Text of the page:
We have featured Stacey Rozich‘s delightfully macabre paintings (here) in the past. She continues to explore various themes with her pattern clad creatures and masked figures. Her work is mostly fantastical although she occasionally delves into the mundane. Her characters can be seen wrecking cars, shooting rifles, playing records, and consuming alcohol. This is a welcome addition to her scenes of magic and mythical beasts in the midst of various adventures.
I’m really shocked by how life-like (and well-dressed!) these plaster figures are– what a great art and fashion combo. He also balanced a taxidermied elephant on her trunk, proving something that seems outside the realm of possibility by what we think we know about gravity.
(Photo courtesy Neotorama)
Alright, that’s it for taxidermy! I’ve maxxxed out!
Tokyo born artistAi Kijima (now residing in Brooklyn, NY) makes elaborate quilted pieces. When I first saw (her or his?) work I thought they were illustrations. I was pleasantly surprised to learn about the process. Check them out, the colors are outrageous.
Michel de Brion created the wolds largest disco ball suspended high above the sky in Paris which illuminated half the city with its 1000 mirrored panels. Make sure to watch the short video of it in action after the jump.
I know. Anyone can string banana-hostages to a perfectly innocent tree; the gesture is simple enough, but who ever would’ve thought to do this? The playfulness, exuberance and creativity in William Lamson’s little “interventions” make you reconsider space, how we interact with it, and how we see the world. I just imagine attempting to climb to the top of these slippery slapstick yellow rungs only to discover what I’m dealing with is not a playstructure tree but…bananas. And if that’s not enough, check out the vid after the jump that shows the artist in a Hell-raiser style mask, made entirely of bananas with dynamite wicks on the end. One by one he lights them, causing them to explode in Chiquita’s ultimate pimple/fruit popping extravaganza.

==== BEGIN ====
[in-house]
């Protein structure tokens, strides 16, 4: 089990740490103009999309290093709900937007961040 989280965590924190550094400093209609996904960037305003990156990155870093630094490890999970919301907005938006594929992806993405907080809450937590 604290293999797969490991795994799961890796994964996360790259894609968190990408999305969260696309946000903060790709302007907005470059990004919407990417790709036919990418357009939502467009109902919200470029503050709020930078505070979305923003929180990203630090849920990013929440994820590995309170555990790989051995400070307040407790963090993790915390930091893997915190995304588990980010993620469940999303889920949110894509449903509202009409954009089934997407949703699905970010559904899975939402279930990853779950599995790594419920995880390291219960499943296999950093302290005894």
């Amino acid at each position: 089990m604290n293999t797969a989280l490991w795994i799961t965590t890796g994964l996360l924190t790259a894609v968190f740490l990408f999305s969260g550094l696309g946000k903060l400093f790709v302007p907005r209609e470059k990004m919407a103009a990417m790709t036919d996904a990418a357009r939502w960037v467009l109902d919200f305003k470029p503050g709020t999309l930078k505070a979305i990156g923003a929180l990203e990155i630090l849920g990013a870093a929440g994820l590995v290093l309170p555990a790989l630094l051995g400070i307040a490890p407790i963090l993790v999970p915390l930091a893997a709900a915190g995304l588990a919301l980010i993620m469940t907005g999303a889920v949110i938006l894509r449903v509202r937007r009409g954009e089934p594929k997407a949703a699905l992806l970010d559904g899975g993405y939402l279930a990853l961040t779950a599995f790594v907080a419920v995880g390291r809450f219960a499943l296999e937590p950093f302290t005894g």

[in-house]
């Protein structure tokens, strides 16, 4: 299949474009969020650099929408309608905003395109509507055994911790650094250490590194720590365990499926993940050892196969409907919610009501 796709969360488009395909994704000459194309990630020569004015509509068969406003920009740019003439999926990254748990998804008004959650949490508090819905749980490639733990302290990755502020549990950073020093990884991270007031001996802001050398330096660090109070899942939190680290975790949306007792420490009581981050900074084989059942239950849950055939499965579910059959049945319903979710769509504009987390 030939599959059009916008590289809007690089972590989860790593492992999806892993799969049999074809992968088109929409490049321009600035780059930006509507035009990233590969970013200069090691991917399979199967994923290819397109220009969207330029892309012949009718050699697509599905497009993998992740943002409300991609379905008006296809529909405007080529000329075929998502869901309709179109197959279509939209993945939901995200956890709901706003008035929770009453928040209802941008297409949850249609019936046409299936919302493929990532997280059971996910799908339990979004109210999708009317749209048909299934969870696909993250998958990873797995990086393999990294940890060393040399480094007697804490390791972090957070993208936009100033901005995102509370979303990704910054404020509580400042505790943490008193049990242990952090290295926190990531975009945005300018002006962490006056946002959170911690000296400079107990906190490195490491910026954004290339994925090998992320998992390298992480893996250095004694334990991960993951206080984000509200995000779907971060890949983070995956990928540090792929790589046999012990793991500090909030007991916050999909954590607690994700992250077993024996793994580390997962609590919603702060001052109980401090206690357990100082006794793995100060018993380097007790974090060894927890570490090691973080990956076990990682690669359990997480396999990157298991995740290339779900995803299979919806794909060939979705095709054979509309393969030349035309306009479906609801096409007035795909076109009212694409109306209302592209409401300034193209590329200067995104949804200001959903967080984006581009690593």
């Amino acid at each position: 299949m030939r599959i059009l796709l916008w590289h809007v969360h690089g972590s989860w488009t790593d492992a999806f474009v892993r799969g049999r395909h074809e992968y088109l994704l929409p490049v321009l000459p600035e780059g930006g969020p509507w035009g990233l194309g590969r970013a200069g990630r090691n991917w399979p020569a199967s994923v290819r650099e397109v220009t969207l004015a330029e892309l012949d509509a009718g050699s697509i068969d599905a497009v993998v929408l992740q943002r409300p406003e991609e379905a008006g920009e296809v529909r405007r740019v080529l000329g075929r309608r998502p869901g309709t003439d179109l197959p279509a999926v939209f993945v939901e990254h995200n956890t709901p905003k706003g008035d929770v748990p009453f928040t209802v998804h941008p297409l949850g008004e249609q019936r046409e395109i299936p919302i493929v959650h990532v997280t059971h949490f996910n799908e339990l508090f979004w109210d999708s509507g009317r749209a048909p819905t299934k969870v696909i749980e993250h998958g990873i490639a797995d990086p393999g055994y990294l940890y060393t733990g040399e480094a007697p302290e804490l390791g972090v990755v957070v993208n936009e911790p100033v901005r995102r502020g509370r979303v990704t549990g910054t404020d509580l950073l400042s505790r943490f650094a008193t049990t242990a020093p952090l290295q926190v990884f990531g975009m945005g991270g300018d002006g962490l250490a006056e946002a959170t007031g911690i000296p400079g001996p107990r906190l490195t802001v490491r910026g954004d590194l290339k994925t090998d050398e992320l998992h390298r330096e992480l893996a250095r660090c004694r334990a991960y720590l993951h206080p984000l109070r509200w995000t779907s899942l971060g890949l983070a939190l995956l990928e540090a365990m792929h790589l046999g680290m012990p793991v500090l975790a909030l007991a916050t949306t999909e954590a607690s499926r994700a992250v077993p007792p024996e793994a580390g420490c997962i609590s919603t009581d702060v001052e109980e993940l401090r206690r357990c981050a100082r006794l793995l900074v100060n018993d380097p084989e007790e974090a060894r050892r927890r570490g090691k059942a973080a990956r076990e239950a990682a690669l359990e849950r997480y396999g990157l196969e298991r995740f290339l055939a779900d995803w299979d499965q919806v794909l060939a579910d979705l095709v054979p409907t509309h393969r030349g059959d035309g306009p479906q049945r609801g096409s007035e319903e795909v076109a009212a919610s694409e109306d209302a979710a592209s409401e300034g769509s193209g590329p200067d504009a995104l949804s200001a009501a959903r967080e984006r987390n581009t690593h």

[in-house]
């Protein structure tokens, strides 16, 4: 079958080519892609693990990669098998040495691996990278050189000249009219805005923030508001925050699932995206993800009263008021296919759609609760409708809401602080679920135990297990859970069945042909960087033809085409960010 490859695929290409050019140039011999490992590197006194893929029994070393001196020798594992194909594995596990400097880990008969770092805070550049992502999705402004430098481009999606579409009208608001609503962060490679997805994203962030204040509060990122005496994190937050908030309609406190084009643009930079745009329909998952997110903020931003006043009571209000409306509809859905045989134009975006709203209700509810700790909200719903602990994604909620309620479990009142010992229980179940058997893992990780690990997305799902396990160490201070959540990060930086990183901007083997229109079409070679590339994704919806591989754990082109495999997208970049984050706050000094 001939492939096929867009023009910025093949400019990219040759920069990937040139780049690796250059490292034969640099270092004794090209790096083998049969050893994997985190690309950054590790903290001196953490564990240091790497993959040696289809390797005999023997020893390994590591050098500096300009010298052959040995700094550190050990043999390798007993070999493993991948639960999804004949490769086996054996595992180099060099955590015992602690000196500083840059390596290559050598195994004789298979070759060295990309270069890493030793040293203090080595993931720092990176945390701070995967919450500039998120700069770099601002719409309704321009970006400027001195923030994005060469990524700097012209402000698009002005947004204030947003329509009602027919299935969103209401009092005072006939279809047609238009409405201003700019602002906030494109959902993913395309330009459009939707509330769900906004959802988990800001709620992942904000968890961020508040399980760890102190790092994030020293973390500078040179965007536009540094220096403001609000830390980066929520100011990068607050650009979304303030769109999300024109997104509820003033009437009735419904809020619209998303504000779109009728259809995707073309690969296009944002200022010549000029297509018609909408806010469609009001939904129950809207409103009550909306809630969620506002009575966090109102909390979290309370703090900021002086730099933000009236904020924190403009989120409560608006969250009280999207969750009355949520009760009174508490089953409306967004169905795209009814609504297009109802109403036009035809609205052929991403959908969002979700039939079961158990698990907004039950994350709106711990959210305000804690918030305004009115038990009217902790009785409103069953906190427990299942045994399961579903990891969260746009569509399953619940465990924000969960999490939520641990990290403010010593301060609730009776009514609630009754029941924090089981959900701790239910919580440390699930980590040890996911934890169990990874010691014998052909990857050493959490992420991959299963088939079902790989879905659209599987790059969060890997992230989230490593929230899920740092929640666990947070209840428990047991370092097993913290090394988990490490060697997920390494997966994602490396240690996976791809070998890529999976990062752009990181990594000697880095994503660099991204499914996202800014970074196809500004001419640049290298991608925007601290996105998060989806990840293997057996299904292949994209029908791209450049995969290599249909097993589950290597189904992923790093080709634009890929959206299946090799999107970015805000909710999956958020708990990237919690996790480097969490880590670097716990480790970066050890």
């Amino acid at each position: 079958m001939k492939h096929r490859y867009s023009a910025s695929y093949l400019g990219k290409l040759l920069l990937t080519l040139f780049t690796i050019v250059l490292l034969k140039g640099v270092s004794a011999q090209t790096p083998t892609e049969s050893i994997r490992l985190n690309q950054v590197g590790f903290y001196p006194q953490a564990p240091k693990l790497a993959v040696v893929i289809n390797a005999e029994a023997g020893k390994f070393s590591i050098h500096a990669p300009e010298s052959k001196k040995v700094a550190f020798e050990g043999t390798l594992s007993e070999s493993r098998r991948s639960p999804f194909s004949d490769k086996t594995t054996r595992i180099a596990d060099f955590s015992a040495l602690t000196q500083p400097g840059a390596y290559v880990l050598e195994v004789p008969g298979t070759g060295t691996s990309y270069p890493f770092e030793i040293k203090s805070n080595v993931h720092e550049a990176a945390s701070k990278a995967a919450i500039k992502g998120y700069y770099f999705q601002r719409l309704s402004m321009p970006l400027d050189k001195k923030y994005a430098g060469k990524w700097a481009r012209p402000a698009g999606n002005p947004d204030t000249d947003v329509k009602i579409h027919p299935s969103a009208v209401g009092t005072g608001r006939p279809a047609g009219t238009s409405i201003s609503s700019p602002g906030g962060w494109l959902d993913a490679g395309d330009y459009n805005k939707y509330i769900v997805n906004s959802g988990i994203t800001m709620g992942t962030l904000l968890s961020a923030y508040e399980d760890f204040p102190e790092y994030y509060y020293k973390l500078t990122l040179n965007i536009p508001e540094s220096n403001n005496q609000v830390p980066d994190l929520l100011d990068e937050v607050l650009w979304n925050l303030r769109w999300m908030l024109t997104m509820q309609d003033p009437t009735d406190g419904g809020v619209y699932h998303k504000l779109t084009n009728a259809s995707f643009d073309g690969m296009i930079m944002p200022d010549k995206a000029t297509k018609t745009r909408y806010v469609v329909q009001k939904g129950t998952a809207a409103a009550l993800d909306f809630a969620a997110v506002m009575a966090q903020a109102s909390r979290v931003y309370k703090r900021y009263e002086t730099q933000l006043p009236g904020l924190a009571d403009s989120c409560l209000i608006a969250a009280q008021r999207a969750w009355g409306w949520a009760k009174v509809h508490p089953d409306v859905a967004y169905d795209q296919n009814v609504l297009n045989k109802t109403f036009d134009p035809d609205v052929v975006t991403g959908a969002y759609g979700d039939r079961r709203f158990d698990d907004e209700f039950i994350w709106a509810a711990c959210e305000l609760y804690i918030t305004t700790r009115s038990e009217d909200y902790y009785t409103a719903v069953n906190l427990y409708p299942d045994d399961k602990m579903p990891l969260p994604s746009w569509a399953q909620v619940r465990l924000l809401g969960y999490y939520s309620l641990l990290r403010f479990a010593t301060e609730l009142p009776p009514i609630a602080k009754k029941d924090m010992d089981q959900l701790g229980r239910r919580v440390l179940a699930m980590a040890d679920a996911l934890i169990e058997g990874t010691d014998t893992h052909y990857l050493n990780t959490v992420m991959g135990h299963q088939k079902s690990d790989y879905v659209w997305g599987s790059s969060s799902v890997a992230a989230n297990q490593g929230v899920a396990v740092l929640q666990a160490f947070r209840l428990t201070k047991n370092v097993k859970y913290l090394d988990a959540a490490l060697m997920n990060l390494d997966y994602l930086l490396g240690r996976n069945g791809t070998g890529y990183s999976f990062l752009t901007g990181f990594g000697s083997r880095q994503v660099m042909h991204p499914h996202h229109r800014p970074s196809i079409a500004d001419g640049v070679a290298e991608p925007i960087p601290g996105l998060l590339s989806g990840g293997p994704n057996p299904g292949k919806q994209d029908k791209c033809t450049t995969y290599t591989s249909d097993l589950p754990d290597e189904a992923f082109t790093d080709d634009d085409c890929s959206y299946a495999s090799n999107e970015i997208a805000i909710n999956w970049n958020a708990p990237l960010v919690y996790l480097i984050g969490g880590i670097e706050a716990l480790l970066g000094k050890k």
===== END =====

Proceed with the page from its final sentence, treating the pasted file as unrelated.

Tara Tucker’s meticulously rendered drawings portray bizarre yet realistic hybrid creatures from a future animal kingdom, free from the fetters of human intervention.
Hal Lasko, affectionately called ‘grandpa’, creates amazing art pixel by pixel in MS Paint. Lasko worked for years as a typographer creates fonts by hand. Though now 98 years old and suffering from Wet Macular Degeneration – an affliction that causes blindness in his center of vision – Lasko never stopped being an artist. He was introduced to MS Paint by his grandsons and took to the program quickly. MS Paint allows Lasko to “zoom in” on his pieces and work a small part at a time, pixel by pixel. The process is laborious and time-consuming but works perfectly for Lasko, a patient artist. Check out the video to see a short but touching documentary on the artist and his work.
Morphing transparent pyramids are always nice. By Antlers Wifi.